TVS Ronin first ride review | Should the retro classics be worried?
You might remember the TVS Zeppelin concept from a few years back. The TVS Ronin is what we can assume is the first of a few models along those lines to make it into final production. Despite being based on the Zeppelin it looks almost nothing like it. That’s because the concept was a cruiser and with the Ronin, TVS wanted to make a bike that doesn’t fit in any one category of motorcycle but one that should be able to do a bit of everything. Now, this bike has been built from the ground up. It gets a new engine, new chassis setup and most distinctly, it looks unlike anything TVS has made to date. Now, in terms of rivals, the Ronin rivals the likes of the Honda H’ness CB350 / CB350RS and the Royal Enfield Classic 350. What is this all-new package like to ride? We headed to a soaking Goa to find out.
TVS Ronin Design
The TVS Ronin features a completely new design which is unlike anything TVS has created in the past. It is really hard to peg what category of bike the Ronin falls under and that is what TVS wanted from the get-go. But if I were to try, it looks like a mix of a scrambler, a cruiser and a retro classic naked motorcycle, with distinct design cues from each of these categories. The front end of the Ronin is made up of a circular headlamp unit with a distinct T-shaped DRL around which the LED units are placed. There’s more than a hint of Triumph design language here. Next to this, you have USD Showa forks which are golden finished on the mid and top-spec variants. Behind the headlamp, you have a fairly wide handlebar and on the 'bar sits a circular and offset monopod instrument cluster. This gives you all the information you need on the go but the housing is too large. Behind the handlebar, you have a muscular 14.5-litre fuel tank which sits above a rather compact retro-style ribbed seat. Even the side panels of the bike have a retro vibe. In fact from certain angles, I see elements of the BMW R nineT or the Moto Guzzi V7 Stone in the Ronin. The rear end of the Ronin looks bare-bones with not much going for it apart from a cyclops-like light bar. Build quality on this TVS is top-notch. Now, looks are extremely subjective and some people absolutely loved the Ronin on that front. Although I must say, most may not be as convinced because after seeing what TVS is capable of with bikes like the Apache, I know we can expect better. Also, the design doesn’t seem very cohesive and could be better proportioned.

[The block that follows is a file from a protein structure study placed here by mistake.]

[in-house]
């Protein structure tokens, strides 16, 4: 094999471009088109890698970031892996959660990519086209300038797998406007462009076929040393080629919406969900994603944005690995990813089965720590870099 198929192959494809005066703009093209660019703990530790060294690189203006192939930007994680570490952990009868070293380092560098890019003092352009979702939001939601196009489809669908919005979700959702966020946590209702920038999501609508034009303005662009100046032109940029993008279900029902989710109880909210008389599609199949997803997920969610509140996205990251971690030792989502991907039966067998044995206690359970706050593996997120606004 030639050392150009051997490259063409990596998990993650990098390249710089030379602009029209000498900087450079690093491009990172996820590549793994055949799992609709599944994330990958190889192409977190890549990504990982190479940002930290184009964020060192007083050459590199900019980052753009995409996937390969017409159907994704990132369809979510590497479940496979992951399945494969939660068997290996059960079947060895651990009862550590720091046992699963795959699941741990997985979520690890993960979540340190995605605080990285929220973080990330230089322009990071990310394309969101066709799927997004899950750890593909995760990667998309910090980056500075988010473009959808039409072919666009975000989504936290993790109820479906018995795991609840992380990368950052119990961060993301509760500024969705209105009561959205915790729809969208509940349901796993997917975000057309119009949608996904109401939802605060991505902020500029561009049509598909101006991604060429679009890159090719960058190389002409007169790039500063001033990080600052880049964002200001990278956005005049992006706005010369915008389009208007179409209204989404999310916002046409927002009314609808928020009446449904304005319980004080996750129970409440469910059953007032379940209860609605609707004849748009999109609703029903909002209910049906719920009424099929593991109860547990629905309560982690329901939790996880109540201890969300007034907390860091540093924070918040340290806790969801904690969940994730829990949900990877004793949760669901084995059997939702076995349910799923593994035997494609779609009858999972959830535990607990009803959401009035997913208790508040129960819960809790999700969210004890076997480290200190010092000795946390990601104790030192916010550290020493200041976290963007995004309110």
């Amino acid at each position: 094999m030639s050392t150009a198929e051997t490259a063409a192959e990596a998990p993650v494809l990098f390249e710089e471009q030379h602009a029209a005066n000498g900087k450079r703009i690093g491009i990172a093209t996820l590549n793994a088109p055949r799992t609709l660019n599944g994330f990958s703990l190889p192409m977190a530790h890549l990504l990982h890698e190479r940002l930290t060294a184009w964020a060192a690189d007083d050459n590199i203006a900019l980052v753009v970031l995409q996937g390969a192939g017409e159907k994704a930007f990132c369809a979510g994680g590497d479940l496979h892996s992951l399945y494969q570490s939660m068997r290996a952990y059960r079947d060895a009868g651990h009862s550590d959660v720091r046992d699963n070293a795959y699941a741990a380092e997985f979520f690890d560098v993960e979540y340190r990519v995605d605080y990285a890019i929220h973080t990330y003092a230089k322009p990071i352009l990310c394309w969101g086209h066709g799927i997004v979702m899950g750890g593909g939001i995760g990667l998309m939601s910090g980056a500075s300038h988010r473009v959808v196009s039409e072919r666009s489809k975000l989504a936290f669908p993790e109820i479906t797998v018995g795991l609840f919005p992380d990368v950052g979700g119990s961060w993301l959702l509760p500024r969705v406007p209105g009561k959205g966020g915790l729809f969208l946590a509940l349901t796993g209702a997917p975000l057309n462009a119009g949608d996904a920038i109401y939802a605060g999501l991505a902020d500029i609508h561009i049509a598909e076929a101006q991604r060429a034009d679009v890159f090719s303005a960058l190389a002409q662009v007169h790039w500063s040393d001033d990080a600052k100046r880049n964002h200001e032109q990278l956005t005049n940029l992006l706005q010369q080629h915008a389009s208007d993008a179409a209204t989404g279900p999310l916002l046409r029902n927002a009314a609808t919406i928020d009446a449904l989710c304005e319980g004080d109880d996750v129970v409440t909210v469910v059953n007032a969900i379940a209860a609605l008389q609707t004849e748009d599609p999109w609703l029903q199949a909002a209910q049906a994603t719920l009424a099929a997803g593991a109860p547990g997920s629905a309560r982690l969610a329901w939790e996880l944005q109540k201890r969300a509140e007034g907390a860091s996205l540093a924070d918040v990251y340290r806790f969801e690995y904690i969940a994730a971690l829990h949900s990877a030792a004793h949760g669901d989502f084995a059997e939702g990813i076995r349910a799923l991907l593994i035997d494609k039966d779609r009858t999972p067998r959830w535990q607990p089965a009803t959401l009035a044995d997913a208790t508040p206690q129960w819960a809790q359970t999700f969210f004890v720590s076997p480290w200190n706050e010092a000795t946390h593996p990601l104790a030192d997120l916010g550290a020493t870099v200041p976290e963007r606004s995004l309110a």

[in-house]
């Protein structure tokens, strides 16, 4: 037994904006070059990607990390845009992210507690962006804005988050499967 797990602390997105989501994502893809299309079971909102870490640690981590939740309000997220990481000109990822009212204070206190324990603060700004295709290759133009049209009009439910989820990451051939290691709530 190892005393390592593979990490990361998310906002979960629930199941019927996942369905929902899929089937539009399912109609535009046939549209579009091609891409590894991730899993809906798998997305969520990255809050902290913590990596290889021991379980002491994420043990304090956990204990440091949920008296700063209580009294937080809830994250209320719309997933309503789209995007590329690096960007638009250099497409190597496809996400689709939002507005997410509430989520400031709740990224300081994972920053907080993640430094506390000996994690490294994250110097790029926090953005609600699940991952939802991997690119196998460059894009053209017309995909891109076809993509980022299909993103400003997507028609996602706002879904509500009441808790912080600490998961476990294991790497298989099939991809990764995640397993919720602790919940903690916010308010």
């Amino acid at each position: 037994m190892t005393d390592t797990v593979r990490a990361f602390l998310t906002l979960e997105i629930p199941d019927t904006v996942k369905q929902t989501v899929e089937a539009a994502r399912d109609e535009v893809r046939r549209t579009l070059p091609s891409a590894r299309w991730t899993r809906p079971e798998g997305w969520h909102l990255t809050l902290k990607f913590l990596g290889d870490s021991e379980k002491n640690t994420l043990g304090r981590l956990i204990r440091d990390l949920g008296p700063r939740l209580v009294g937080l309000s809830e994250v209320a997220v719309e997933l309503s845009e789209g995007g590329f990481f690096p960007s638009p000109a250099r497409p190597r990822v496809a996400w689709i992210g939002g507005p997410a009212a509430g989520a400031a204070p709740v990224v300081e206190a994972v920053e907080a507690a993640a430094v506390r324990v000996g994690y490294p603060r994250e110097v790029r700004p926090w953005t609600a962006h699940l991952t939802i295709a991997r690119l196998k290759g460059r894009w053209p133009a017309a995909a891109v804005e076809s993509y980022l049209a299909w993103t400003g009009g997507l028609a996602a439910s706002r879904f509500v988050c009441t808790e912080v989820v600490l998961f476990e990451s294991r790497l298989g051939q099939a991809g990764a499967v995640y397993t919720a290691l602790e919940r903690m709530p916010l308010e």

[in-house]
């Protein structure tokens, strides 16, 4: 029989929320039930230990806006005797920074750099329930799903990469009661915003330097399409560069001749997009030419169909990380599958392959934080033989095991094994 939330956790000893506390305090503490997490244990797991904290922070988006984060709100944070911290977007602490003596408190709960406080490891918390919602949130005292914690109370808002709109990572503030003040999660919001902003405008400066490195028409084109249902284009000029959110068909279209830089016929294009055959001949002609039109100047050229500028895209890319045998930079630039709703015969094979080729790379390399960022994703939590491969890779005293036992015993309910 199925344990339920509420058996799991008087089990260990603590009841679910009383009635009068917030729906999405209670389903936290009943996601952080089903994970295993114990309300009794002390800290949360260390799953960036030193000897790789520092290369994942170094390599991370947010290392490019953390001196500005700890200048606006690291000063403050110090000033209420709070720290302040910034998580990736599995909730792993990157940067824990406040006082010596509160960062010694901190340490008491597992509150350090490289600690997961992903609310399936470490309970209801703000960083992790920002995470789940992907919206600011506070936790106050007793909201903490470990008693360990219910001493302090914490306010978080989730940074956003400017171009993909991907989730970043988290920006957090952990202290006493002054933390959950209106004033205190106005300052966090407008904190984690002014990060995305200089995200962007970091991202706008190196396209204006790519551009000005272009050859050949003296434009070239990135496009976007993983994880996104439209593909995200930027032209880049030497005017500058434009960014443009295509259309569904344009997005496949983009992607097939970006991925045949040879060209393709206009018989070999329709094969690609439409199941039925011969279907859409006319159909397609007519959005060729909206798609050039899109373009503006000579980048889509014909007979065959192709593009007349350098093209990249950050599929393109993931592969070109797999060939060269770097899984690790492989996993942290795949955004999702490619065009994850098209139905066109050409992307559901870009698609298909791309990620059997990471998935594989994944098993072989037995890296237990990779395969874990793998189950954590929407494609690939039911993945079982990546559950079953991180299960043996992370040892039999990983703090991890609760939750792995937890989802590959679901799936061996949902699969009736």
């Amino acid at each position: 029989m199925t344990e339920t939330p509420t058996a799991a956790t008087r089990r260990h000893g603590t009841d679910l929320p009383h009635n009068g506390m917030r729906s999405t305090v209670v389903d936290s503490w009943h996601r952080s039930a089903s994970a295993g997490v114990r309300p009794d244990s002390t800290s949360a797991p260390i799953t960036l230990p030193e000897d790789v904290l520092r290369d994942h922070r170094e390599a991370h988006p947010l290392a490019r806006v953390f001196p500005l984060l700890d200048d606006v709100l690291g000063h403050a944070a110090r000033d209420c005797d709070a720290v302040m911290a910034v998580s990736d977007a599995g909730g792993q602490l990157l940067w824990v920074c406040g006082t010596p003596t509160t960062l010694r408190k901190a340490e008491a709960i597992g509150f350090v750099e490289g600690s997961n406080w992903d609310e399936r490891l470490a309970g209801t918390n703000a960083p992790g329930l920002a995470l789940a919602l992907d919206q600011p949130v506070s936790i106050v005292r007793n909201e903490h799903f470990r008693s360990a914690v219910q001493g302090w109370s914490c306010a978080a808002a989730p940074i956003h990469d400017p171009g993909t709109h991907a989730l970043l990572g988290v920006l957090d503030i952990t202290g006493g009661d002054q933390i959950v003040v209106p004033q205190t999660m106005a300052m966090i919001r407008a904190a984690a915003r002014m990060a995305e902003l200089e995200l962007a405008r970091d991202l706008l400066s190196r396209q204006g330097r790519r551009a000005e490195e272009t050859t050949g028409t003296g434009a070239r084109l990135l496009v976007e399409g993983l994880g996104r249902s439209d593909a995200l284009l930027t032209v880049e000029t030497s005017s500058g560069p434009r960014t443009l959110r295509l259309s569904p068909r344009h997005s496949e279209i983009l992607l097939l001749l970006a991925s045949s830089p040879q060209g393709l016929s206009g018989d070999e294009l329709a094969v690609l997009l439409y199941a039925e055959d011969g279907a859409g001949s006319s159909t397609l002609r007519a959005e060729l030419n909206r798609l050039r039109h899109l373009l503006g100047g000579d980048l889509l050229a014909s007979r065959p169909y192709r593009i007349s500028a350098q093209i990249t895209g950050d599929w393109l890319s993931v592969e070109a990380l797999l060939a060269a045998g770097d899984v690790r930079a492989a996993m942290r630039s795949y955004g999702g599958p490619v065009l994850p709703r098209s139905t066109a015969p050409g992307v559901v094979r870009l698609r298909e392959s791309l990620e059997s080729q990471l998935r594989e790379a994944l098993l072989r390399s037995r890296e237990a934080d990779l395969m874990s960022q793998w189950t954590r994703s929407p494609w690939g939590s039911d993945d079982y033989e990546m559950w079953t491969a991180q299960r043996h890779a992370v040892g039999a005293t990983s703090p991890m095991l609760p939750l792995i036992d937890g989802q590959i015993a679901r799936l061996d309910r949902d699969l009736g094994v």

TVS Ronin engine
The TVS Ronin gets an all-new 225.9cc single-cylinder mill and temperatures are kept in check courtesy of a centrally mounted oil-cooler. TVS wanted to make the Ronin easy-going and effortless to ride. The engine is designed to have an extremely flat torque curve spread richly across the low-end and mid-range of the power band. And this has been achieved. A quick look at the spec-sheet reveals it makes 20.1bhp at 7750rpm and 19.93Nm of torque as low as 3750rpm. These numbers do actually translate into great rideability in the real world as well. You have oodles of low-end and mid-range grunt, which fizzles out by around 7000rpm. Meaning, there’s no point really revving out this engine. Power delivery is also extremely tractable and you can ride the Ronin as slow as 30kmph in fifth gear from where it pulls steadily and cleanly to build faster speeds. Although, if you want to make a quick overtake, you do need to downshift. Speaking of gears, the engine is mated to a smooth shifting five-speed gearbox and light feeling slip assisted clutch. The gearbox is slick and shifts with nice tactile feel but I did experience the occasional false-neutral. In terms of cruising, while the engineers at TVS claimed the Ronin should be able to comfortably cruise at 110kmph, 85-90kmph is a more realistic number, for stress-free cruising. Anything beyond that and I could feel unpleasant vibes starting to creep through the handlebar and footpegs. The Ronin gets a trademark TVS exhaust note, that’s deep and burbly and could have belonged to a bigger motorcycle. Overall, the TVS Ronin engine is likeable, having said which however, it didn't really bowl me over as I’ve come to expect from TVS bikes these days.